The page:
Science skills should switch to social side of seafood sustainability, says paper

By Will Chu

- Last updated on GMT

Approximately three out of every seven people globally rely on seafood as a primary source of animal protein, according to the paper. ©iStock/ALLEKO
Approximately three out of every seven people globally rely on seafood as a primary source of animal protein, according to the paper. ©iStock/ALLEKO

Related tags Social responsibility Sustainability

Calls for scientists to help tackle human rights violations in the seafood industry feature in a paper presented at the United Nations Oceans Conference in New York.

The paper calls on scientific community, along with governments and businesses, to help ensure seafood is sourced without harm to the environment and industry’s workforce.

Over a number of decades, the scientific community has been active in determining key elements for environmental sustainability in fisheries, resulting in the creation of globally recognised standards.

The Marine Stewardship Council (MSC) Fisheries Standard is one example.  Developed with scientists, the standard reflects current understanding of internationally accepted fisheries science and best practice management.

Despite this, lead author Jack Kittinger, Conservation International's senior director for global fisheries and aquaculture, said that the scientific community has not kept pace with concerns for social issues in the seafood sector.

"The purpose of this initiative is to ensure that governments, businesses, and nonprofits are working together to improve human rights, equality and food and livelihood security.

“This is a holistic and comprehensive approach that establishes a global standard to address these social challenges."

Along with Conservation International, the Universities of Stanford and Washington add their voices, stating the time to address social responsibility was now.

Comparatively little research is available on the social aspects of seafood sustainability.

As a result, the seafood sector has largely been in a reactive stance, responding to visible issues associated with slavery and human rights.

“Although these egregious violations must be eliminated, social responsibility encompasses far more, and a narrow focus overlooks other pervasive issues that have real-world impacts on billions of people,” ​the paper said.

The issue gained further urgency after investigations by media outlets, including the UK newspaper The Guardian​, detailed the plight of fishermen misled into working 22-hour shifts, often without pay and while enduring physical abuse.

Three key values

herring fish oil omega 3 Eskemar
By 2030, the oceans will need to supply more than 150 million metric tons of seafood to meet the demands of a growing population. ©iStock/Eskemar

In response, the paper outlines three core principles that work to establish a global standard for social responsibility in the seafood sector.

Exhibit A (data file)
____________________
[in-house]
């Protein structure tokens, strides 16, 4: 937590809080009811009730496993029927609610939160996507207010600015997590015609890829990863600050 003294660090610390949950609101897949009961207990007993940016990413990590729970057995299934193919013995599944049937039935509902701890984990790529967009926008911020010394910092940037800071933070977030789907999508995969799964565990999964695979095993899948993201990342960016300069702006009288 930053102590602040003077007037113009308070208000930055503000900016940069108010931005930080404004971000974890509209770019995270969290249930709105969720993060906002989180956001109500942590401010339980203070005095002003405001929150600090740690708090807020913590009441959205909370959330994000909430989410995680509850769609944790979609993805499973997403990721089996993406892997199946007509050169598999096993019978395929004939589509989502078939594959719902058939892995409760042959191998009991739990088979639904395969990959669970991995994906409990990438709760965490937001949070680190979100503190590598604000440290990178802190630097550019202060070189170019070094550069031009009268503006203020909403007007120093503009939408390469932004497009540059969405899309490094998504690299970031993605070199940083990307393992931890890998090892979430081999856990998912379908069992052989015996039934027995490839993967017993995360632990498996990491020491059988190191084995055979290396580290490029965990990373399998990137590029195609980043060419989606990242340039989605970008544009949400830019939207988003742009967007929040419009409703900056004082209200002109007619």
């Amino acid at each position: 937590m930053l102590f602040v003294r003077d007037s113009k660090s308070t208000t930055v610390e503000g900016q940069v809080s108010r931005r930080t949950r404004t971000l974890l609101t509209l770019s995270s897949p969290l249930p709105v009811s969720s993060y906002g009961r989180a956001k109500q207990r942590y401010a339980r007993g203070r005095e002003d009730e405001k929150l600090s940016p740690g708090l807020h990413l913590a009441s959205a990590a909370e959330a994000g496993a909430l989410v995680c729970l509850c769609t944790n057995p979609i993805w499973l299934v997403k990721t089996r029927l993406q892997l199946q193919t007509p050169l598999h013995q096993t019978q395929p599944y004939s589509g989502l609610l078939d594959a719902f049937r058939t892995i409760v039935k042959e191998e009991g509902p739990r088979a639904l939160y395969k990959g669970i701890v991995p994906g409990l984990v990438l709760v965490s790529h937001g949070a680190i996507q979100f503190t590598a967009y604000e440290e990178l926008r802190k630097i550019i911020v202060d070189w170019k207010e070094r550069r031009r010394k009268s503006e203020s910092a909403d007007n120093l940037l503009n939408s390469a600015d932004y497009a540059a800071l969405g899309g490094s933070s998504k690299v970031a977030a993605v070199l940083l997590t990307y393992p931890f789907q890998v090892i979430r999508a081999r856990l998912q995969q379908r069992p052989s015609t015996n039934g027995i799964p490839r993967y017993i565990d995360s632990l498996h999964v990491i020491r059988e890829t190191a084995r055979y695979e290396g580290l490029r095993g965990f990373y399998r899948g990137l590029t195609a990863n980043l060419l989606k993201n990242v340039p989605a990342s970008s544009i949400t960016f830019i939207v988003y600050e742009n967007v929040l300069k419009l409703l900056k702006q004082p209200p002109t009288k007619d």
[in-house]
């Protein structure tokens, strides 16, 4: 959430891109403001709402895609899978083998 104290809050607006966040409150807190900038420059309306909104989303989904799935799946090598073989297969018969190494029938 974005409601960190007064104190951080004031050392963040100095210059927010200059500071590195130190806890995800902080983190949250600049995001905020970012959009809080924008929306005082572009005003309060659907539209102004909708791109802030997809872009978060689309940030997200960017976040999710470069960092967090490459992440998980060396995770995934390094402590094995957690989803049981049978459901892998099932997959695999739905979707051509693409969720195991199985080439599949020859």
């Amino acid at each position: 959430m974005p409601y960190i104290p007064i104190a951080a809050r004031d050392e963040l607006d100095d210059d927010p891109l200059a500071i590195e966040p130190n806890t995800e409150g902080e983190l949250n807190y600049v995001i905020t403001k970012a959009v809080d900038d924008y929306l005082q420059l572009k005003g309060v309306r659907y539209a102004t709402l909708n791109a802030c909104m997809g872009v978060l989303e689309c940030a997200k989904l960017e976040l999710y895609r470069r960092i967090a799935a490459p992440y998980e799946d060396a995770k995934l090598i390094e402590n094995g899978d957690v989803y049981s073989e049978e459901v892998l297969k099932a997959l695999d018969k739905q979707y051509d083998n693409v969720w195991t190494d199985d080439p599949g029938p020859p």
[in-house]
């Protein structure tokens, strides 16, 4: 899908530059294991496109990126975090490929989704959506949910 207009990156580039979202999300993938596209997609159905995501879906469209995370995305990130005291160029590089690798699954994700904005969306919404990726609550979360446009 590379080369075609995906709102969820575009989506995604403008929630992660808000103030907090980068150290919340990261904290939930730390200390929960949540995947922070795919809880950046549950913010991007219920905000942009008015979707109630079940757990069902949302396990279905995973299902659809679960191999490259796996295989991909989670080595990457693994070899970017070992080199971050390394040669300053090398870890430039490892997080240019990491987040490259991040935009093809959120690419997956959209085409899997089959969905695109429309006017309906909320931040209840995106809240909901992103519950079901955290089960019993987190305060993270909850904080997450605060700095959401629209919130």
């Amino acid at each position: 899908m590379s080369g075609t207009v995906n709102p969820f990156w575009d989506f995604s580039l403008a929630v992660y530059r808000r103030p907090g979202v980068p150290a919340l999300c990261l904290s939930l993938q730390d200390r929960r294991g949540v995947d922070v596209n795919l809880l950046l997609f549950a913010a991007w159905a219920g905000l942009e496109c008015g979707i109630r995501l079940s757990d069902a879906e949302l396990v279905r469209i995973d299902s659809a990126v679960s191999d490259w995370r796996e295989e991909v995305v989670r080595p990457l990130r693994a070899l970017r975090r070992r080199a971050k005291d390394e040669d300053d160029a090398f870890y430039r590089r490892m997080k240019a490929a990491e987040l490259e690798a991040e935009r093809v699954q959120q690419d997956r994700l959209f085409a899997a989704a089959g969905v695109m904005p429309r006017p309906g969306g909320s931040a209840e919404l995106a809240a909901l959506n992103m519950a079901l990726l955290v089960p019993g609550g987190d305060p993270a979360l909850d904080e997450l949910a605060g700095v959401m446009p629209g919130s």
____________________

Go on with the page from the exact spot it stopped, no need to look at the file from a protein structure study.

These are protecting human rights, dignity and respecting access to resources; ensuring equality and equitable opportunities to benefit; and improving food and livelihood security.

Backed by practical experience from organisations and experts that work in the seafood sector, a strong legal and policy platform also supports the framework.

The framework also takes policy principles from the International Labour Organization's Work in Fishing Convention, the Food and Agriculture Organization of the United Nations' Voluntary Guidelines for Securing Small-Scale Fisheries, and the UN's guiding principles on business and human rights.

“This paper stresses that if we are serious about social responsibility in our food systems, we need to go beyond dealing with the 'worst-case' headlines of 'slavery at sea,'"​ said co-author Edward Allison, a UW professor in the School of Marine and Environmental Affairs.

"We argue that committing to sustainable seafood sourcing and supply is also about ensuring people who work in the food business whether as harvesters or processors and packers have decent work,”​ Allison added.

Seafood demand

Seafood is the world's most internationally traded food commodity.

By 2030, the oceans will need to supply more than 150 million metric tons of seafood to meet the demands of a growing population.

The paper warned that meeting this demand in a socially and environmentally sustainable manner would require increased investment from public and private sources.

In doing so, the level of resources and expertise committed would be commensurate with the scale of these challenges.

"In some places, commercial fishing boats from other parts of the world are virtually robbing local small-scale fishers of the fish that they rely on to make a living and survive,”​ said co-author Nathan Bennett, a postdoctoral researcher at the University of Washington.

“Fisheries are not truly sustainable unless local people are able to benefit from the harvesting of resources."

The paper also said across the sector, organisations that work on environmental sustainability issues will need to work more closely with socially focused organisations, as these issues are intrinsically linked and require joint investments.

“The global conversation about social issues presents an opportunity for the seafood sector to take steps to ensure that a healthy ocean will support human well-being, now and into the future.”

Source: Science

Published online ahead of print: DOI: 10.1126/science.aam9969

Committing to socially responsible seafood”

Authors: John Kittinger et al. 

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